Mediteranean · Restaurants

Aladdin’s Casbah

I attended a work dinner at Aladdin’s Casbah. The night we visited, there was a belly dancer and later in evening, a DJ. I overheard Tread Lightly request Shakira. I didn’t know he was a fan. In his honour, let’s listen to Hips don’t lie.

I tried a glass of Lebanese wine. I thought it smelled and tasted distinctly different from my usual rotation of wines – as it was more earthy with a tart finish.

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We started off with several appetizers – Oriental salad, tabouli, fatouch, cold sesame chicken, hommos, baba ghanouj, vine leaves, pickled vegetables, pita bread, and spinach and meat pies. What a spread! I thought all the appetizers were dinner. My favourite was the baba ghanouj (eggplant dip).  I could actually discern the eggplant in it, which was rich in texture and smokey in flavour.

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The salads were vibrant and tangy from lemon juice and herbs. The lettuce was crisp and refreshing. After the appetizers were cleared away, we snacked on a spinach and a meat pie.

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Each table had a hookah. There are several flavours to choose from. In between courses, we’d inhale a puff of lemon mint.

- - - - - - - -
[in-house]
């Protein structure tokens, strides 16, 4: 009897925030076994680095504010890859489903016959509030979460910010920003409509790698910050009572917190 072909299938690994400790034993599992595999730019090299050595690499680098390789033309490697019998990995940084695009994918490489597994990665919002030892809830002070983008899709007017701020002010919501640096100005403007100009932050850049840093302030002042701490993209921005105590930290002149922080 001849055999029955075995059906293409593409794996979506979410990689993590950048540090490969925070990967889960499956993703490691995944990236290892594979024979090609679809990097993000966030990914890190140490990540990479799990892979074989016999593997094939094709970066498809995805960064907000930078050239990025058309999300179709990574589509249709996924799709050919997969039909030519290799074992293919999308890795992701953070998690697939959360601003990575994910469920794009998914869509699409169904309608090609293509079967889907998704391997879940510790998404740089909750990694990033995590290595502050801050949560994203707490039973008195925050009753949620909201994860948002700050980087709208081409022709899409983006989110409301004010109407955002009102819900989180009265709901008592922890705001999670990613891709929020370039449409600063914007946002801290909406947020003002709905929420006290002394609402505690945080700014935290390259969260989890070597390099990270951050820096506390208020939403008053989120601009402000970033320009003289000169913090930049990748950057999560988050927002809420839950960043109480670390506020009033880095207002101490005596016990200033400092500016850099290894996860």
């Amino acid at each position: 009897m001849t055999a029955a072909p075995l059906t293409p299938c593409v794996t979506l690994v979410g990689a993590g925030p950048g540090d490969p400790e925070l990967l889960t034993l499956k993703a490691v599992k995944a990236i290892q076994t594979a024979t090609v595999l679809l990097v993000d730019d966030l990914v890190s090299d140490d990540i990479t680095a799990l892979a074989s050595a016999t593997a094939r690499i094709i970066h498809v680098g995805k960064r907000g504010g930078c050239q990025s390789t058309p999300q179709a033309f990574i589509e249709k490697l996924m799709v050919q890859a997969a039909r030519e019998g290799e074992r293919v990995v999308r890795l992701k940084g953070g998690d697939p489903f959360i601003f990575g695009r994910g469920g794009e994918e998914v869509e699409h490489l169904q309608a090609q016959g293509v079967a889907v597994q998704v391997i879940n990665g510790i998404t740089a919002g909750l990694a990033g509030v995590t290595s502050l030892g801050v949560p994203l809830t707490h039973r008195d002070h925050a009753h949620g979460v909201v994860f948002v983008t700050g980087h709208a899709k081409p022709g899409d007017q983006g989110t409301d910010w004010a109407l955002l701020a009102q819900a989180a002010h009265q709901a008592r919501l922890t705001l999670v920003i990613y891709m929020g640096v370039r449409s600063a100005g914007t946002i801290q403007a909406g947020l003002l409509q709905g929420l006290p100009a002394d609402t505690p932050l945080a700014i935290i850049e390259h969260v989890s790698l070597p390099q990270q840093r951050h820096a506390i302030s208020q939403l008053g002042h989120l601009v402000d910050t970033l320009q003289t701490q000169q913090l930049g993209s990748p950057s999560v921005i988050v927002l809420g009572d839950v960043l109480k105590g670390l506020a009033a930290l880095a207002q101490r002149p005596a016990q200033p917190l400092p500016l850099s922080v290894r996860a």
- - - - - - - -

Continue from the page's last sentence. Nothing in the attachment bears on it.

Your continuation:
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Before our main course, we were treated to a belly dancing performance. I patiently let L watch for 15 seconds before I told him that was enough entertainment for one night. He grinned at me and nodded.

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The highlight of the meal was the skewers. Options include lamb, ground beef, beef tenderloin, chicken, quail and jumbo shrimp. Aladdin’s uses a wood charcoal grill. You can  taste the difference it makes in the meats and tomatoes. The chicken was juicy. The beef tenderloin was charred on the outside. The beef was well marbled, rendering it tender and moist.

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Our platter also contained lamb and a ground beef skewer, but I was too full to try it. Ayecaramba never got to try the lamb because Rascal ate the whole skewer.  Sharing is caring dude.

The fries were cut wide and flat. Fluffy on the inside and sumptuously crunchy on the outside. The creamy dipping sauce was pungent with mashed garlic. The rice was tangled with pickled onions and fresh dill, infused with the juices from the skewers and roasted tomatoes.

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For dessert, we sipped on coffee and munched on baklava. I’m use to baklava that tastes like a soggy, sweet mess. Aladdin’s version crackled and crumbled as I bit into it. I could actually taste the pistachios and I didn’t find the pastry too sweet.

Tread Lightly’s friend Angel told me that Aladdin’s makes the best Lebanese food in the city. I concur. L and I plan on taking L’s parents to feast on Aladdin’s Delight – a spread of eight appetizers, two types of kebobs, dessert, and coffee ($39.99 per person). Just a warning – the DJ’s music can get loud. If you prefer a quieter dinner, visit on a weekday.

Aladdin's Casbah Menu, Reviews, Photos, Location and Info - Zomato